“Well Then…” by Joseph Bagwell is now HERE!!!

Well Then…, the newest album by Joseph Bagwell is out now.

Limited edition cassette, available at marionettesmanifesto.bandcamp.com

You can get the album through our bandcamp as digital download or on limited edition cassette. Purchase of the cassette includes stickers, 2 free CDs – Cat Food EP [MM001] and Volume III by Nebulae Music [HAMG006], an automatic digital copy of the album through bandcamp and We are also throwing in a download code for a second digital copy of the album (this one you can give to a friend).

Free CDs, included with the purchase of “Well Then…” on Cassette.

The album is also available to stream for free from the Marionette’s Manifesto YouTube channel.

Get your orders in now before it sells out!

Artist’s Socials:

Recluse’s Handbook out Now !!!

My new album “Recluse’s Handbook” is now available for free on Soundcloud and Youtube, and is purchasable for £1 on my Bandcamp.

It’s taken a while to actually get this project finished and i am hoping that you all enjoy the music. Subsequently the album will be available on Spotify, Apple Music and various other online stores from 7th November, and CD copies of the album will eventually be available soon aswell from upcoming gigs.

My debut venture into the world of Rock music. This album is a good introduction to my musical style, drawn from influences including Pink Floyd, The Moody Blues and Jethro Tull to name a few.

So start the record, sit back and enjoy the ride that is “Recluses Handbook”


released October 31, 2017

Composed, Performed and Produced by Joseph Bagwell with

James Bracey – Drums (2,3,5,8-10), co-Production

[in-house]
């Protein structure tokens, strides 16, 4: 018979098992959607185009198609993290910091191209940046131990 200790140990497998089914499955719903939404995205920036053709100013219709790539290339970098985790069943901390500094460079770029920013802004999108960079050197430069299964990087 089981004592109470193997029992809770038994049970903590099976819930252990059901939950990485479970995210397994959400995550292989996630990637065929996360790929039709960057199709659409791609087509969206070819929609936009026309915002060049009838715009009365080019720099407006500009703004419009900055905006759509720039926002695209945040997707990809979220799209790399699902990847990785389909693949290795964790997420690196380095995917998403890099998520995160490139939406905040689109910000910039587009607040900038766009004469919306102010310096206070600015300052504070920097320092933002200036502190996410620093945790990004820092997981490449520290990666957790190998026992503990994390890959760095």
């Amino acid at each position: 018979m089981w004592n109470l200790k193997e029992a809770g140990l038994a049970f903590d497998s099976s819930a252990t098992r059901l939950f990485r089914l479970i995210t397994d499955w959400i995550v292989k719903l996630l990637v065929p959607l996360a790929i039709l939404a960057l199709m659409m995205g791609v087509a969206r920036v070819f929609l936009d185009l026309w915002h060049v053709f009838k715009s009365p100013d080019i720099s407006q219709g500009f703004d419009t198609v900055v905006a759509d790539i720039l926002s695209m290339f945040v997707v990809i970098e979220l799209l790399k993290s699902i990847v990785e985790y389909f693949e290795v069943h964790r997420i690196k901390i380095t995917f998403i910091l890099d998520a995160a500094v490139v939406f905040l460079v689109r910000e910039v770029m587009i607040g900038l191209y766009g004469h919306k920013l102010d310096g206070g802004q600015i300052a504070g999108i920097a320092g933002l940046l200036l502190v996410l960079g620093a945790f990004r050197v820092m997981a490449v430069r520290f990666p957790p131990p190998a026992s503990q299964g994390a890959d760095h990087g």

Charlie Moss – Bass Guitar (2,3,5,8), Backing Vocals (2,10)
Christelle Lamb – Backing Vocals (2,10)
Molly Bernardin – Backing Vocals (2)
Callum Connah – Keyboards (8), co-Production (8)

With Thanks to Seth Markes, Grant Laurenson and Adam Midderigh

Back Photo by Leanne Cushnie
Artwork by Phoebe Ann Lewis

Recorded and Produced at Northbrook MET and my house.

Part II: The Revenge!!!

I’m back for revenge!!!

Now that summer is over it’s time to get working! “Hot Air Music Presents…” will now be taking place on Tuesdays at Bar 42 as myself and Mark Knowles have something that we’re gonna be working on for Wednesdays. The first gig back is coming soon on 18th October featuring Funkzilla, Etcetera and Christelle.


Check out the event on Facebook

Opening artist Christelle has an EP you should check out from April, thanks to the support of fans, friends, family and through crowdfunding. You can purchase the EP from iTunes here.

Funkzilla have also been busy writing with some new songs being added to the library, you can here their stuff on their Soundcloud page.

I just had to get my baby niece as she started crying. Now i have here sitting listening to Funkzilla’s Pre Jam which is awesome. Seriously check these guys out.


I have a few recording projects lined up. First being with Phantom of Eden. I have a few original songs for Phantom which not only we will play at the next gig but also hope to record as an EP or album. Also i hope to record my solo stuff soon as well!

In other new i have plans to start doing YouTube videos. I have been planning to re try my music review series Sound Scope of which three original episodes were recorded and were very shit. Thus i am re inventing it and hopefully it will be of interest to anyone. i may also plan some other videos to offer a better range of content.